Few pediatricians in the U.S. are old enough to have experienced the fear of the polio epidemics of the 1940s and 1950s. Without the ability to protect our children, society was defenseless in the face of this terrifying disease. Today, thanks to groundbreaking scientific discoveries, we've broken away from the grip of polio. Armed with effective vaccines, pediatricians, partner organizations and front-line workers around the globe have eliminated 99 percent of all new polio cases.
Last month, UN Secretary-General Ban Ki-moon convened a group of global leaders, including Bill Gates and heads of state of polio-affected countries to renew the commitment to eliminate polio. This show of solidarity reminds us that the fight is not finished. In several parts of the world, the devastating effects of polio continue to be a reality for children, families and doctors. We can't afford to lose sight of this remaining 1 percent of polio cases. With only three countries where transmission has never been stopped -- Afghanistan, Pakistan and Nigeria -- polio is facing defeat. There are fewer cases in fewer districts of fewer countries than at any previous time. This is a once-in-a-generation opportunity to change history, and we must act now.
The International Pediatric Association, and our national members, including the American Academy of Pediatrics, work on a range of priorities that affect child survival in developing countries, including HIV/AIDS, malaria, pneumonia, and diarrhea. While polio no longer affects as many children as it used to, we have not forgotten the urgent need to eliminate this disease while we have the chance. The effort has major implications for children's health and mortality: it's proof positive that critical health services can safeguard children living in even the hardest-to-reach places. Pediatricians have witnessed how these efforts help bring primary care service within reach of nearly every single child on the planet -- not just with polio vaccines, but with other preventive interventions such as measles, rotavirus and pneumococcal vaccines, Vitamin A supplements and bed nets.
We see the long-term successes of polio eradication efforts across the globe. In September, more than 32,000 children in Pakistan's conflict-affected Khyber Pakhtunkhwa area received polio vaccines for the first time since 2009, and measles and pentavalent vaccines for the first time ever. In 2011, India -- once considered one of the most challenging places in the world to eradicate polio -- was declared polio-free. In India, the polio eradication program helped establish systems to identify and vaccinate every newborn and strengthened other preventive health services.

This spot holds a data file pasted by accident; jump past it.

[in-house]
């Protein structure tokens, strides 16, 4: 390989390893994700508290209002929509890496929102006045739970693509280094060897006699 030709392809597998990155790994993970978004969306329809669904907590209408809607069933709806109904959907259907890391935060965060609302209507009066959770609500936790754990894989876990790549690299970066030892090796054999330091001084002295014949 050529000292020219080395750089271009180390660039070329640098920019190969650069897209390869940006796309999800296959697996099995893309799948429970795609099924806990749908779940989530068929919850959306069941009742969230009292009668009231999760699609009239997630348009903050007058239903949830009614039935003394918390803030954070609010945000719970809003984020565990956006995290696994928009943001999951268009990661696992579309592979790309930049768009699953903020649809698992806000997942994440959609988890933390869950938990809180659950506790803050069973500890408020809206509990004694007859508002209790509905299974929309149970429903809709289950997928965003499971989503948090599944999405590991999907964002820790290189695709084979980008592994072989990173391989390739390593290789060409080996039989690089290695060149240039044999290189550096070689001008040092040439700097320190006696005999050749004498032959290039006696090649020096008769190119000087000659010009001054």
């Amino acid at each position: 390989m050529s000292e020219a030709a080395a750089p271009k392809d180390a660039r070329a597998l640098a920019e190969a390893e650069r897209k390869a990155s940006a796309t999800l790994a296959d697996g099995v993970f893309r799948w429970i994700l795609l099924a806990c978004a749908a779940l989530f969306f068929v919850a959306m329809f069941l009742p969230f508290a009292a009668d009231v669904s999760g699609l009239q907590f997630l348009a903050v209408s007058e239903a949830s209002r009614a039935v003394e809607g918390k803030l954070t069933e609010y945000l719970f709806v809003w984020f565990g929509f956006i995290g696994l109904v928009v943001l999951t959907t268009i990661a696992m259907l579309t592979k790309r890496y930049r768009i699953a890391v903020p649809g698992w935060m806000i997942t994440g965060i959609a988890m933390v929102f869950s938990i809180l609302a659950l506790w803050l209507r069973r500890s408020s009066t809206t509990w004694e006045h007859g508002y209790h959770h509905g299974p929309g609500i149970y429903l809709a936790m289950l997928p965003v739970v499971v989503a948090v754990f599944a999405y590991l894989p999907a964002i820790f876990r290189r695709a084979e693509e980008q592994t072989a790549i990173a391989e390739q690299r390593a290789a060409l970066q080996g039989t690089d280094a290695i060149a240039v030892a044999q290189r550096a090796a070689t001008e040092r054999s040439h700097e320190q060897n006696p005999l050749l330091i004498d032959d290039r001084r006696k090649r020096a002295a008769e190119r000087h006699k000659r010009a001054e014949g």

But these programs need funding. Tragically, funding gaps have led to cancelled and scaled-back vaccination campaigns in 24 countries, leaving children vulnerable and threatening progress. The polio virus, by its nature, is extremely difficult to contain; unless the polio eradication program is fully funded and the disease eradicated, polio will return to countries that are now polio-free.
Recognizing the benefits of success and the risks of failure, the global community has united around a Polio Global Emergency Action Plan to improve vaccination campaign quality, protect every last child and ensure accountability. We must all ensure that the solidarity demonstrated at the UN leads to the political will and financial support needed to put this plan into action. At this crucial juncture, leaders at home and elsewhere must invest in the long-term resources to bring about polio eradication. It can be done.
American pediatricians and families are fortunate to have made polio history in our country. Let's remind our leaders that we must do what we can so that our colleagues around the world will never again have to treat a child with polio.
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